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Author has tips for growing herbs in a tiny basket or a giant garden.

Byline: Randi Bjornstad The Register-Guard

Sorting out what to plant when, where and for what purpose can be daunting enough to paralyze the novice herb gardener from even getting started, but help can be found in a variety of books, including "The Northwest Herb Lover's Handbook," written by Washington author Mary Preus and published by Sasquatch Books in Seattle.

"The Northwest has a fabulous climate for herbs, but it's important to remember that not all of them do well under the same conditions," Preus said. "They need to be planted in the right place, but it doesn't really take that much effort or space to be successful."

She recommends "starting with 20 basic herbs and then going from there," and her book includes a dozen sample gardens, depending on how much room the gardener has and whether the herbs will be grown "for seasonings, fragrance, beauty in the garden, medicine or a combination of uses."

For example, an "herb garden in a basket" can be as simple as putting together two basil and two trailing nasturtium plants plus one each of chive, marjoram, parsley and thyme, in a space as small as 1 foot square and 4 inches deep, Preus writes.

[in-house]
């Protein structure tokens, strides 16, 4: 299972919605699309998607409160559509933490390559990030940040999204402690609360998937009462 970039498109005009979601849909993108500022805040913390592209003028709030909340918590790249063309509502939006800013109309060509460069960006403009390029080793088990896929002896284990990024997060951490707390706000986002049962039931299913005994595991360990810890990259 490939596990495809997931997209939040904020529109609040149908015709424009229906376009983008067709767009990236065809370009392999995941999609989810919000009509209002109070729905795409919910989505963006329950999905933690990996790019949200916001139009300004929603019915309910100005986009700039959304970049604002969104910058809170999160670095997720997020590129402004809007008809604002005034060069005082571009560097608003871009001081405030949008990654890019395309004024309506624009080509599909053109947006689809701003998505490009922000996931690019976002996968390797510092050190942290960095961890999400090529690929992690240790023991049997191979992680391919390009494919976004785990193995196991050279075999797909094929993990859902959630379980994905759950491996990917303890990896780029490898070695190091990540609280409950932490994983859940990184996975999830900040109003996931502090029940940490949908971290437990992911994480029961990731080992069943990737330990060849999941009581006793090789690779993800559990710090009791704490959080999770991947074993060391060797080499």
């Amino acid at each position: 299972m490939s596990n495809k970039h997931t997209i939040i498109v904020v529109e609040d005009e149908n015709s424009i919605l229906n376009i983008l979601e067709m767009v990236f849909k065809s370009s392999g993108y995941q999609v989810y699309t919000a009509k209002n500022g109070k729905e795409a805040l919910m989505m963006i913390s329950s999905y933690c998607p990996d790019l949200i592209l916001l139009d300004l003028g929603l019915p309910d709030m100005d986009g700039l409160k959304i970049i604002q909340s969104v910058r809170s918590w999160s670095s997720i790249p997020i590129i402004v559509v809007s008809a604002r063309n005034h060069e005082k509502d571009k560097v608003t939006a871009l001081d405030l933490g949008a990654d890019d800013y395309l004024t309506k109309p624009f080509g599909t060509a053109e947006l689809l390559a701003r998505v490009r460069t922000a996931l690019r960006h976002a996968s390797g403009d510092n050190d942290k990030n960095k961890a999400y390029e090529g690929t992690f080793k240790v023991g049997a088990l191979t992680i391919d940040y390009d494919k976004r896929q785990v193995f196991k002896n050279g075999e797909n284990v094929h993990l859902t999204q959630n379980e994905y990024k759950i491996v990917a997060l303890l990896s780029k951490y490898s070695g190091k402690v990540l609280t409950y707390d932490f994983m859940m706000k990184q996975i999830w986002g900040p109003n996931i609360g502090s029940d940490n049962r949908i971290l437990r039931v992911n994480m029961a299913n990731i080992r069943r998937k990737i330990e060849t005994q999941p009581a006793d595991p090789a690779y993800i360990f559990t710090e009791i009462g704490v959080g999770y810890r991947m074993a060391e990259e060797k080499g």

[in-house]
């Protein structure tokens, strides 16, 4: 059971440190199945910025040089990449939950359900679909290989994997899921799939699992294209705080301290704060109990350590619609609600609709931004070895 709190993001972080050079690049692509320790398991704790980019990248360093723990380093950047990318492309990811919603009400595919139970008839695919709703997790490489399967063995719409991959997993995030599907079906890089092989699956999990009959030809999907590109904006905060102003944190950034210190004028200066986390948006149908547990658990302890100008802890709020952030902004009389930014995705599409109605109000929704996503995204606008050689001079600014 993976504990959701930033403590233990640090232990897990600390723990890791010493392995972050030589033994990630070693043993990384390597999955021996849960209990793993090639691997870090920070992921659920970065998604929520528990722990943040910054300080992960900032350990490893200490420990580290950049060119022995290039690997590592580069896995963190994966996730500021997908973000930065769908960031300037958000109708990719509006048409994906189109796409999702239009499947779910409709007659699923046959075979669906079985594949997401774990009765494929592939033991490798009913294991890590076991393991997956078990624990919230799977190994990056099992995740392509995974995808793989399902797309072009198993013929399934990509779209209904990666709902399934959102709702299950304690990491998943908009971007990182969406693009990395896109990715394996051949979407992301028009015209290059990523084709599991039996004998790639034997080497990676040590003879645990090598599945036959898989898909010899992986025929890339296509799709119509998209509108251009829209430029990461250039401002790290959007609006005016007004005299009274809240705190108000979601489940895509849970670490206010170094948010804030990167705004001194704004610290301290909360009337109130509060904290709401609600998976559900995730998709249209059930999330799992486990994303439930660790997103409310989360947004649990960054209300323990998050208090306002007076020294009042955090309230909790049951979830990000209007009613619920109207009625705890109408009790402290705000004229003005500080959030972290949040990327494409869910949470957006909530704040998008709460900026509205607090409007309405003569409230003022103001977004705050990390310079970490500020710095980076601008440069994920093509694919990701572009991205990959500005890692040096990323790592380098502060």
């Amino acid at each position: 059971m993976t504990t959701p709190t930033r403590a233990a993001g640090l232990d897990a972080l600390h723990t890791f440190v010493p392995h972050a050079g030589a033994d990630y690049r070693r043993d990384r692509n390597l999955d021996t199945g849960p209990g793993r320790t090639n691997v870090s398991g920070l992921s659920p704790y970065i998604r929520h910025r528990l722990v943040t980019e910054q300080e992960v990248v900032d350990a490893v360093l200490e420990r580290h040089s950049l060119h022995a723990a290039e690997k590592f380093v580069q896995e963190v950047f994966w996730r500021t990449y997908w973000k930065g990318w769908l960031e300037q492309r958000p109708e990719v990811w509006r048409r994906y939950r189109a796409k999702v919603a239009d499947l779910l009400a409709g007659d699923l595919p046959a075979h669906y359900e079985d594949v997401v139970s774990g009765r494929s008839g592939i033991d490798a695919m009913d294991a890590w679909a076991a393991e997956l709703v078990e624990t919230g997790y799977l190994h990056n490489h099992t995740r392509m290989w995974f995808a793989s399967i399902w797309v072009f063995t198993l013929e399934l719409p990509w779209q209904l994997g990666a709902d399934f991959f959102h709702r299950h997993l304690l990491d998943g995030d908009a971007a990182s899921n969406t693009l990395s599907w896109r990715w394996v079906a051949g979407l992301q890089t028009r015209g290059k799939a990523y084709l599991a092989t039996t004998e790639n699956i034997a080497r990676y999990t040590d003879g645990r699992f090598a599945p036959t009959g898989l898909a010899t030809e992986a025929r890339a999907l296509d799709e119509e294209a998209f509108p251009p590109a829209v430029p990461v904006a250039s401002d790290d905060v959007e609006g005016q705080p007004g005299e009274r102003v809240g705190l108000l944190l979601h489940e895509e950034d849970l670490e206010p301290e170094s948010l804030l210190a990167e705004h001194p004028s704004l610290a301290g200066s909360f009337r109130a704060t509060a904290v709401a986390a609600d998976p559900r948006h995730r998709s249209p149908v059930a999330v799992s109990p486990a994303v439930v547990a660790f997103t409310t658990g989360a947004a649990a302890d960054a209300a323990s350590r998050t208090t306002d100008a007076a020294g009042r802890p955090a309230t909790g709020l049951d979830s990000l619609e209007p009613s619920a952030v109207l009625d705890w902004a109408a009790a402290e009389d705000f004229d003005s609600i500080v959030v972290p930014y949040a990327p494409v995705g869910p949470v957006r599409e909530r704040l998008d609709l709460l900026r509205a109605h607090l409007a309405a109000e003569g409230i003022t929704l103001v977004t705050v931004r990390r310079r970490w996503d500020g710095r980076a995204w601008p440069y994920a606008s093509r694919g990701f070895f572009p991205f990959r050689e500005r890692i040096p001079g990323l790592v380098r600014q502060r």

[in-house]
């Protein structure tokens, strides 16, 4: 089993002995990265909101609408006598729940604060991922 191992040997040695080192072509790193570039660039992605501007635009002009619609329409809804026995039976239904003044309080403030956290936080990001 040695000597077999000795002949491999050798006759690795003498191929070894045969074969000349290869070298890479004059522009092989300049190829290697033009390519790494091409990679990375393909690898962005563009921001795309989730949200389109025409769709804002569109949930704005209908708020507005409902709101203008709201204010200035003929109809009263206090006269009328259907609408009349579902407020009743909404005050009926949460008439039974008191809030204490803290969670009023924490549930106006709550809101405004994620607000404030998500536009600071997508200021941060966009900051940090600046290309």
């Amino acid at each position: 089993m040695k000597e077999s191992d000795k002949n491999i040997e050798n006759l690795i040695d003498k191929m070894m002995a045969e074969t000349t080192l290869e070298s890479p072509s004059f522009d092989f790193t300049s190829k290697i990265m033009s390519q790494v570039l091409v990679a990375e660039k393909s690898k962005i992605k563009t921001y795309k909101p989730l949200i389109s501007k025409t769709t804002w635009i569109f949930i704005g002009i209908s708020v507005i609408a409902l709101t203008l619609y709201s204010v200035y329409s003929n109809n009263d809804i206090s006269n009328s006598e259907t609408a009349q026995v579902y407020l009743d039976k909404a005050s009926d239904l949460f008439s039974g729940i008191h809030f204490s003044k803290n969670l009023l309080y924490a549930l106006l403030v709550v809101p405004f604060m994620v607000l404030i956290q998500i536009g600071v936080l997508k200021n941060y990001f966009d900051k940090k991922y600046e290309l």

At the other end of the spectrum, she describes a 20-foot-by-5-foot border full of medicinal herbs, including angelica, calendula, catnip, chamomile, echinacea, elder, fennel, feverfew, garlic, hop, lemon balm, parsley, roses, rosemary, sage, thyme and valerian.

Some of Preus's other plans include a planter full of edible flowers, an Italian herb collection and an "herbal beverage garden."

"I thought when I wrote the book that I wanted it to be everything people need to get started with herb gardening," she said.

Preus got her herb-growing experience during her 20-year stint as owner of the Silver Bay Herb Farm in Bremerton, Wash.

She moved to Seattle several years ago, where she now works as senior gardener for the city, in charge of horticulture for 45 city parks.

"I have a garden at my home - it's a big, sunny space filled with my favorite herbs - that's very urban and very different from what I had before," Preus said. "But it shows me that it doesn't take a lot of space and time to have all the herbs at hand that make a real difference in cooking and everyday life."

- Randi Bjornstad
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Title Annotation:Oregon Life
Publication:The Register-Guard (Eugene, OR)
Date:Apr 27, 2008
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